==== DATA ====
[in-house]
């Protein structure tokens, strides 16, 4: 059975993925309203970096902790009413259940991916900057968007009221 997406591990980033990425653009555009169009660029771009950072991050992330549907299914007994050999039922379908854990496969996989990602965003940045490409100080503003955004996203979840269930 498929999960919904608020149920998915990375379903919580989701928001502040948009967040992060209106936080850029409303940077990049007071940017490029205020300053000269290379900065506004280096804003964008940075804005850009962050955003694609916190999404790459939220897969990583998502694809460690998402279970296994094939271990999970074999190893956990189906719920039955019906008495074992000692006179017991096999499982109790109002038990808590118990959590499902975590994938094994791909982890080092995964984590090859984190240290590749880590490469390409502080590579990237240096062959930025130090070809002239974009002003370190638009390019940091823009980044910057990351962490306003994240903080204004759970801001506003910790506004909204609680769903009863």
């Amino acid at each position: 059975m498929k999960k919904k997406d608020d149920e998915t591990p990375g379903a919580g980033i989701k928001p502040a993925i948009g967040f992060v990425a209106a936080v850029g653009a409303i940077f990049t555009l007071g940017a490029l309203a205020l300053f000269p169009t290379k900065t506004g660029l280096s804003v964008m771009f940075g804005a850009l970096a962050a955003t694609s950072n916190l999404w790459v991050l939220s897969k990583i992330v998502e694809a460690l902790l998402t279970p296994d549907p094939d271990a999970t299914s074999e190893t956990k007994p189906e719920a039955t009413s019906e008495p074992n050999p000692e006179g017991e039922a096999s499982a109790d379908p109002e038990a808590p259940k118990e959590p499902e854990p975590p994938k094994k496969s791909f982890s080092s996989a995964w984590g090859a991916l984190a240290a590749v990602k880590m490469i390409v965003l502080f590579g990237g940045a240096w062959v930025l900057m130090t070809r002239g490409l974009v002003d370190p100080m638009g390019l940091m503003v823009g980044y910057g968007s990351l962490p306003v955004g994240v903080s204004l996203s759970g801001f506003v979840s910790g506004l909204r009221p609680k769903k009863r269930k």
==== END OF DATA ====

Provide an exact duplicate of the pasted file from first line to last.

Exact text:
[in-house]
């Protein structure tokens, strides 16, 4: 059975993925309203970096902790009413259940991916900057968007009221 997406591990980033990425653009555009169009660029771009950072991050992330549907299914007994050999039922379908854990496969996989990602965003940045490409100080503003955004996203979840269930 498929999960919904608020149920998915990375379903919580989701928001502040948009967040992060209106936080850029409303940077990049007071940017490029205020300053000269290379900065506004280096804003964008940075804005850009962050955003694609916190999404790459939220897969990583998502694809460690998402279970296994094939271990999970074999190893956990189906719920039955019906008495074992000692006179017991096999499982109790109002038990808590118990959590499902975590994938094994791909982890080092995964984590090859984190240290590749880590490469390409502080590579990237240096062959930025130090070809002239974009002003370190638009390019940091823009980044910057990351962490306003994240903080204004759970801001506003910790506004909204609680769903009863």
């Amino acid at each position: 059975m498929k999960k919904k997406d608020d149920e998915t591990p990375g379903a919580g980033i989701k928001p502040a993925i948009g967040f992060v990425a209106a936080v850029g653009a409303i940077f990049t555009l007071g940017a490029l309203a205020l300053f000269p169009t290379k900065t506004g660029l280096s804003v964008m771009f940075g804005a850009l970096a962050a955003t694609s950072n916190l999404w790459v991050l939220s897969k990583i992330v998502e694809a460690l902790l998402t279970p296994d549907p094939d271990a999970t299914s074999e190893t956990k007994p189906e719920a039955t009413s019906e008495p074992n050999p000692e006179g017991e039922a096999s499982a109790d379908p109002e038990a808590p259940k118990e959590p499902e854990p975590p994938k094994k496969s791909f982890s080092s996989a995964w984590g090859a991916l984190a240290a590749v990602k880590m490469i390409v965003l502080f590579g990237g940045a240096w062959v930025l900057m130090t070809r002239g490409l974009v002003d370190p100080m638009g390019l940091m503003v823009g980044y910057g968007s990351l962490p306003v955004g994240v903080s204004l996203s759970g801001f506003v979840s910790g506004l909204r009221p609680k769903k009863r269930k």